Stay home. It’s going to be a beautiful summer here. I can feel it.

I Vlad it with Segal

It is unpleasant to see Steven Seagal cosying up to Vladimir Putin in Russia

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It is unpleasant to see Steven Seagal cosying up to Vladimir Putin in RussiaCredit: EPA

ONE of my favourite scenes in any movie is the moment in Executive Decision where, quite early on, Steven Seagal is attempting to climb into the belly of an airliner so he can rush about hitting people and being a hero. And he falls to his death.

I’ve never liked the man. And that view wasn’t changed this week when he turned up in Russia, with the stupidest hair I’ve ever seen, to fawn at the feet of Vladimir Putin.

Seagal says they bonded over a shared love of martial arts but that’s no excuse.

I like watercolour paintings but that doesn’t mean I’d go to an exhibition of Hitler’s offerings.


I LEARNED this week that the great town of Rotherham in South Yorks has replaced eight miles of grass verges with strips of wild flowers.

This is great for the bees and saves the council north of £25,000 in mowing fees.

But best of all, it means that passing traffic can no longer see all the discarded Red Bull cans and Bounty bar wrappers.

No, not falling for it

MY old mate Richard Hammond has been on the internet to say that exercise helps the body heal faster after it has been injured.

He says that the broken wrist he sustained after falling off a horse in Burma healed more quickly than the broken rib James May got after falling off a horse in Argentina.

Because he runs a lot, and James doesn’t.

Hmmm. I think the best solution is to adopt my policy. Which is to not fall off a horse in the first place.


Nicholas Galitzine says he sometimes feels like a cut of beef at a market

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Nicholas Galitzine says he sometimes feels like a cut of beef at a marketCredit: Getty

THE impossibly good-looking actor Nicholas Galitzine, who stars in hit show The Idea Of You, says he sometimes feels like a cut of beef at a market and that he doesn’t want to be defined by his looks.

Relax mate. Paul Newman. Richard Burton. Robert Redford. Brad Pitt. George Clooney. They all did OK.

Whereas my spell as an actor, back in the early Seventies, was limited to a weekly show. On the radio.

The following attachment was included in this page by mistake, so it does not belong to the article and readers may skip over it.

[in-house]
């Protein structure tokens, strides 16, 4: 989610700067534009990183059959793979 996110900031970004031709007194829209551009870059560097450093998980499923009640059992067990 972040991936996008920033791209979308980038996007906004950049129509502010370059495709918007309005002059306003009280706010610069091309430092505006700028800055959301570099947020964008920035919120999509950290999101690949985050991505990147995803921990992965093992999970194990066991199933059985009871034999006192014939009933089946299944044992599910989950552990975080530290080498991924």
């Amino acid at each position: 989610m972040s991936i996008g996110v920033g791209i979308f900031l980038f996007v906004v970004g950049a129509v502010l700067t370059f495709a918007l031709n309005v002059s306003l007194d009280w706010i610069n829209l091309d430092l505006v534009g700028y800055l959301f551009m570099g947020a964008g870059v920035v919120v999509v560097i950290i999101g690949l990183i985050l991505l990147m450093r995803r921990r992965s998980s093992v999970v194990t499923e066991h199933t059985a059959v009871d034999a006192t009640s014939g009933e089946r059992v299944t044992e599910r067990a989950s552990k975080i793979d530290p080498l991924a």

A demand for oat milk from BBC staff is a political statement

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A demand for oat milk from BBC staff is a political statementCredit: Getty

BBC staff have demanded that expensive oat milk should be provided free of charge in the canteen because some people don’t like proper milk.

This makes my teeth itch. Oat milk isn’t milk. And neither is almond milk.

It’s just a political statement, like a Palestinian flag or a Just Stop Oil nose ring.

Of course, some people are allergic to milk. But there’s an easy and cheap way for them to solve the problem. Drink your coffee black.

Everest heroics are still summit to shout about

Climbing Mount Everest is an incredible feat even if you are not the first to do it

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Climbing Mount Everest is an incredible feat even if you are not the first to do itCredit: Getty

BACK in the 1920s a war hero called George Mallory decided to climb Mount Everest.

He reached an altitude of 27,000 feet before he was forced to turn back.

But he was back the following year, wearing stout leather shoes and a tweed suit.

He was spotted just below the summit but then he disappeared.

And his body wasn’t found until 1999. The man who found it, Graham Hoyland, is now saying it’s unlikely he made it to the summit, and I’m sorry but this saddens me.

Fans of Boy’s Own adventurers, like me, have always speculated that he made it to the top then died on the way down.

And being told that he didn’t is like being told that Columbus never got out of the harbour in Spain, Isaac Newton was a plumber and Chuck Yeager’s speedometer was broken.